Jersey City Medical Worth the Wait

First Phase of Medical Center Completed

The construction of a new medical center is welcome news to the Jersey City community. Jersey City, N.J., has changed. Located in Hudson County and within sight of the majestic Statute of Liberty, it has grown and redeveloped—gentrified if you will. These days, the area is often referred to as “Wall Street West,” or the “sixth” borough of New York, stemming from its newfound popularity.

It is here that the community will soon celebrate the opening of the Jersey City Medical Center, an acute-care hospital campus and anchor to the redevelopment area known as Liberty North.

Backed by parent LibertyHealth, the plan has finally come to fruition, but only after a major detour. Plans for the medical center were on the drawing board for nearly 20 years, with the new hospital first planned in 1983. In 1988, The Medical Center was privatized and managed by an independent voluntary board of trustees, who paved the way for the project to be approved in 1987 by the State Department of Health.

Medical center history

The original 70-year-old medical center was hampered by its antiquated physical plant that had become costly to operate and could no longer meet contemporary healthcare demands. A feasibility study found that constructing a replacement facility in a different location would be more cost-effective than rebuilding and maintaining the current structure. The project is funded by $200 million in tax-exempt bonds issued through the New Jersey Health Care Facilities Financing Authority. All phases of the fixtracking project are scheduled for completion in 2004.

The new campus at LibertyHealth Plaza sits on about 14 acres and when completed, will consist of a 360,000-square-foot, seven-story hospital; a 42,000-square-foot, three-level Ambulatory Care Center (ACC)/outpatient facility; Physician Care Center and administrative offices; and a 250-car parking structure.

The first phase of the massive new construction project came to a close with the completion of the ACC, with staff moving in early in April2003. Construction on the hospital is ongoing, with the work expected to be completed by December 2003 and a planned early 2004 move-in date. Construction on the physician’s office building will commence this summer.

“The new hospital is a major addition to the region’s infrastructure, supporting the area’s continued development, and giving Jersey City and Hudson County access to a first-class, Critical Care Hospital,” said Bill Dauster, Senior Vice President, Development & Public Affairs, LibertyHealth.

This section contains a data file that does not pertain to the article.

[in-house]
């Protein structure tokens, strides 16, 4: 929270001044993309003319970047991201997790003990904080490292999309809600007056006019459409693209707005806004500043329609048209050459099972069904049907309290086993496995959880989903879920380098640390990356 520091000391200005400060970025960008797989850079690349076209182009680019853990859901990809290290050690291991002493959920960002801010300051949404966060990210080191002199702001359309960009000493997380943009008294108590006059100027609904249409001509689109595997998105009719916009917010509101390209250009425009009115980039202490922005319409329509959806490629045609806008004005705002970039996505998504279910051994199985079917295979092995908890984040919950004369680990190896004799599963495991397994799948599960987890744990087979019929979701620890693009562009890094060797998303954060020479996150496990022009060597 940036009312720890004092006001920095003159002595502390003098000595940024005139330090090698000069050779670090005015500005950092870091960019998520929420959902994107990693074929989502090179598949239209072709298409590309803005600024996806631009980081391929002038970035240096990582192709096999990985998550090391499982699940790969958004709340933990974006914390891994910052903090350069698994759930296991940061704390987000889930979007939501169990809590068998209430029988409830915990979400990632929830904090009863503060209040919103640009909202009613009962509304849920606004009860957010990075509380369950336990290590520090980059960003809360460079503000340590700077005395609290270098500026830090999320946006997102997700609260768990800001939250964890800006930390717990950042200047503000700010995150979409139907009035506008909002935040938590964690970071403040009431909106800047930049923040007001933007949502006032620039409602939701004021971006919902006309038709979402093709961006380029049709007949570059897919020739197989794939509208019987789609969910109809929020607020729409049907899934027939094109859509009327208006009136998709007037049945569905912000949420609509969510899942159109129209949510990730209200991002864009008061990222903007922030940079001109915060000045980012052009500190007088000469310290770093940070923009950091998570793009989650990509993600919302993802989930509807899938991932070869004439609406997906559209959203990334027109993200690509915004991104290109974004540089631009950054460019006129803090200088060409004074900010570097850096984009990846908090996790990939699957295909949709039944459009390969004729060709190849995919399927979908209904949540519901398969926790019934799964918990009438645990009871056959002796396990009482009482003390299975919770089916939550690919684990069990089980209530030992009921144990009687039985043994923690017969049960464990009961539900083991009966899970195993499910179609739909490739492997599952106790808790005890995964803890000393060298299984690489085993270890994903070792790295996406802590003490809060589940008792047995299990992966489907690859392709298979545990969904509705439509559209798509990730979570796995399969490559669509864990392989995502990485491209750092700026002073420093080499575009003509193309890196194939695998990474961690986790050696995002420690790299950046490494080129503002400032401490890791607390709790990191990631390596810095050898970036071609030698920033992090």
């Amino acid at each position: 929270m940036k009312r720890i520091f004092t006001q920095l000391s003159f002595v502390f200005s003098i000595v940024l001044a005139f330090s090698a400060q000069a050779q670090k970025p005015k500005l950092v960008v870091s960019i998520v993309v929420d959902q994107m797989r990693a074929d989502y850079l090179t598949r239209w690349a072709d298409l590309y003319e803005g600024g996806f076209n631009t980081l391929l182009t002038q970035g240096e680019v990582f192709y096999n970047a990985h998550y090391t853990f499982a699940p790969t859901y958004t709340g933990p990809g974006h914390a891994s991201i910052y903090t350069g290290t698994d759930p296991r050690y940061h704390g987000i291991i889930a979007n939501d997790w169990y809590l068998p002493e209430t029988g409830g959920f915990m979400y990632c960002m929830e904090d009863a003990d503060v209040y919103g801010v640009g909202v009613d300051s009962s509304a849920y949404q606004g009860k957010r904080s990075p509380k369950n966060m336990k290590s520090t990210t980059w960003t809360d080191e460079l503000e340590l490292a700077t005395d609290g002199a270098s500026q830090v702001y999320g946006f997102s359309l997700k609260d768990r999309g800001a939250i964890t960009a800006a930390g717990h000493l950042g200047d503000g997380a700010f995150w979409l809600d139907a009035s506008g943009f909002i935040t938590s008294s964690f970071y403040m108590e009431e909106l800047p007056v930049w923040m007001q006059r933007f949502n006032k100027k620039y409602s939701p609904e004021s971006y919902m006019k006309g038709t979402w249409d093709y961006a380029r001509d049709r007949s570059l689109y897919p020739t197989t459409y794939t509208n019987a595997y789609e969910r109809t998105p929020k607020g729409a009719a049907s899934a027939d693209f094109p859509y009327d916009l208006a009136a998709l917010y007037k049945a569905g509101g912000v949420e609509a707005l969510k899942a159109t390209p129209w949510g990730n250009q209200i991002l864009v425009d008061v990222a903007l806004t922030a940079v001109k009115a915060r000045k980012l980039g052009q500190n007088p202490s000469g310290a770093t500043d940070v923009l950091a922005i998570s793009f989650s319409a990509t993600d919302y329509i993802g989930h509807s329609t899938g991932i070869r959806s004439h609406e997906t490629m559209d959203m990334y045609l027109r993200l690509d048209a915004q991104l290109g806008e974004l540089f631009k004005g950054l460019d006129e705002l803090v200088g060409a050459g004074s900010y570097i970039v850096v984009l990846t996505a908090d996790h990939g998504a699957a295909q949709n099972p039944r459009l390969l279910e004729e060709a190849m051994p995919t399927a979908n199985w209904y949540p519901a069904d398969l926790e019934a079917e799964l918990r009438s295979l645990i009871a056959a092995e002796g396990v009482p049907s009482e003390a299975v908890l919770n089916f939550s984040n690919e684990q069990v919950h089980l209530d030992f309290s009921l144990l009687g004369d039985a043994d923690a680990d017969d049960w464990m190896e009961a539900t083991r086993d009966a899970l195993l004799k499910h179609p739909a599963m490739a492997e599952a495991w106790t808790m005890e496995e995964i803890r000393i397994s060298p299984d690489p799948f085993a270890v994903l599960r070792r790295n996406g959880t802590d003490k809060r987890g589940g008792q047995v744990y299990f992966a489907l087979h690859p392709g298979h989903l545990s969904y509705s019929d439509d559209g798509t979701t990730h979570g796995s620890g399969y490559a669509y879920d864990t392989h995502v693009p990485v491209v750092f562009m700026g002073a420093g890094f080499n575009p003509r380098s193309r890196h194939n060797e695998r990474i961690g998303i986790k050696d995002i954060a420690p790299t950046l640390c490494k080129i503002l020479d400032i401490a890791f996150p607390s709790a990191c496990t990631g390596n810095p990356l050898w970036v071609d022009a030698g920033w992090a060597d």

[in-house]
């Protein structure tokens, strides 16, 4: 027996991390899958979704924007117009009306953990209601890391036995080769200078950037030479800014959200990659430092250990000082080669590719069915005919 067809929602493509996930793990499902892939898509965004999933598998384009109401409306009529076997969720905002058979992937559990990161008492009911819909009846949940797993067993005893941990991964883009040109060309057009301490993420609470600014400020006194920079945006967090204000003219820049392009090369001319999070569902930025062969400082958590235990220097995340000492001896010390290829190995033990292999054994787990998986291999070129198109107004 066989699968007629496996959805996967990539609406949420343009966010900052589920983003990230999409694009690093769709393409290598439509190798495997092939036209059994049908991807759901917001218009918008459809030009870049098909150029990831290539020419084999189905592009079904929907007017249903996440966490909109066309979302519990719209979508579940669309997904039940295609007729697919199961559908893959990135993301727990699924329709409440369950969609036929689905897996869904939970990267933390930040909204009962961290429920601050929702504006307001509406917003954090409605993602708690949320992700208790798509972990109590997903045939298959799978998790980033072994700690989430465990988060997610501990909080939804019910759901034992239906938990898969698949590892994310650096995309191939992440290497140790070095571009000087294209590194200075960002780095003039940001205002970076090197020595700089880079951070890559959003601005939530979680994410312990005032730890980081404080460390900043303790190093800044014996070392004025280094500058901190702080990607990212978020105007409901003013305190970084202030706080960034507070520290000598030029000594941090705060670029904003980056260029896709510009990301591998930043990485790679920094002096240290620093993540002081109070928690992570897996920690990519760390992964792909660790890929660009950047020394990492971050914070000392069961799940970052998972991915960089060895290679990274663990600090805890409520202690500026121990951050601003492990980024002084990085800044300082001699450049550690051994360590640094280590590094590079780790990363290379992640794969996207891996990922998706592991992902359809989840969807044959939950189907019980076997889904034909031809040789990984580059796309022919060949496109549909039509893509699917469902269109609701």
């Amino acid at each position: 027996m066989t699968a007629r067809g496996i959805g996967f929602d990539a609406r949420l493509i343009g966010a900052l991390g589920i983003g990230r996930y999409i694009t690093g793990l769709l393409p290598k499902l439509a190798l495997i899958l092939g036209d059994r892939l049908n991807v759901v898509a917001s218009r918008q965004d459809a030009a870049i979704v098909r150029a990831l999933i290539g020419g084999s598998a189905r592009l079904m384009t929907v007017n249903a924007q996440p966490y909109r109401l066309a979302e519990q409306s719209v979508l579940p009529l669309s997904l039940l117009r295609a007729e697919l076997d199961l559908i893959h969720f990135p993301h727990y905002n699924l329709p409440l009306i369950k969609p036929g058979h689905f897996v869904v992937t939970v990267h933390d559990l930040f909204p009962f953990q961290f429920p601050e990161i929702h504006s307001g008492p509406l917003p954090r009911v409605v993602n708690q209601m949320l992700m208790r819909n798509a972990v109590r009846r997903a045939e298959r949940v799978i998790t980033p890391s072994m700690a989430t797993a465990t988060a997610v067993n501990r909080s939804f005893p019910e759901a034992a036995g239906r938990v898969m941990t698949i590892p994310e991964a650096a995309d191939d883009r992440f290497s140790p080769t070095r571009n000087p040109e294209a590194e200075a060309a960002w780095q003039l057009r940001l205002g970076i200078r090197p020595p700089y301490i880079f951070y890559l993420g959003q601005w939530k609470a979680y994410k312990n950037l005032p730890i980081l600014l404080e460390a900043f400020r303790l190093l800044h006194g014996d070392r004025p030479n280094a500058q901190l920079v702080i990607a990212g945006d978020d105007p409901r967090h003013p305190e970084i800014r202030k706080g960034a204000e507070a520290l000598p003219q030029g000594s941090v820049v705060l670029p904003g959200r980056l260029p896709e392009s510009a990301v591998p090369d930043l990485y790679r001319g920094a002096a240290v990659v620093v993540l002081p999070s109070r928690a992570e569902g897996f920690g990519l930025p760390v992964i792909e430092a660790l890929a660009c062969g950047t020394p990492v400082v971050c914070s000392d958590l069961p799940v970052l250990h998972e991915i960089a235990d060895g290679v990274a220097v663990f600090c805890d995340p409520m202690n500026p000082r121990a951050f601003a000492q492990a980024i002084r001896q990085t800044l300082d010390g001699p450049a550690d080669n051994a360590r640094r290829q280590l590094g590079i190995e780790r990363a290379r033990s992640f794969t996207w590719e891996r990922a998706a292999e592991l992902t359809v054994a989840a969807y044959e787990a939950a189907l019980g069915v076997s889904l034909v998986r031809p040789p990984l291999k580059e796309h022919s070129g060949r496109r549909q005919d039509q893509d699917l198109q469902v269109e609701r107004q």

The hospital will be in a central location, which makes it extremely accessible. A New Jersey Transit Light Rail Station has been constructed adjacent to the site to accommodate patient and staff transportation needs, and it is also located near other area transportation arteries in New Jersey and New York.

Dauster said that the Jersey City Medical Center holds many prestigious titles: it is a regional trauma center, perinatal center and children’s hospital. In addition, it is a teaching affiliate of the Mount Sinai School of Medicine. The facility will also provide space for a “Heart Center,” for the medical center’s new open-heart surgery program.

VDV ‘nuts and bolts’

The construction project team consists of many players, including Gilbane Construction Co., Providence, R.I.; the campus construction manager; and RBSD/Ballinger, New York/Philadelphia, architects/engineers. The project also was supported by the following consultants: French & Parrello Civil Engineering; MKW Landscape Architects; Mitchell Associates Equipment Planners; Van Deusen & Associates Elevator Design; Romano Gatland Food Service; and Shen/Milson & Wilke Acoustical Consultants.

The integrated systems portion of the construction will tag in at about $10 million, and include the latest hardware, software and other equipment, including a sophisticated infant monitoring system, networked fiber optic transmission systems, color video surveillance cameras and digital video recording and retrieval systems.

Camera surveillance provides comprehensive coverage throughout the facility, inside and outside the perimeter, and can be remotely accessed via computer or at central control, said Ron Hamman, corporate director of Telecommunications for LibertyHealth. Hamman is overseeing the communications and other systems installations.

The head end control equipment will eventually be installed at the Jersey City Medical Center when construction permits. However, because the medical center is still under construction, an intermediate central control has been established at the Ambulatory Care Center.

“We’ll be able to review, control and record from the central command post,” Hamman continued. “Currently, there are three Intermediate Distribution Centers, but these will eventually be linked to the Main Distribution Center at the hospital after that portion is complete,” he said.

Short and long-term planning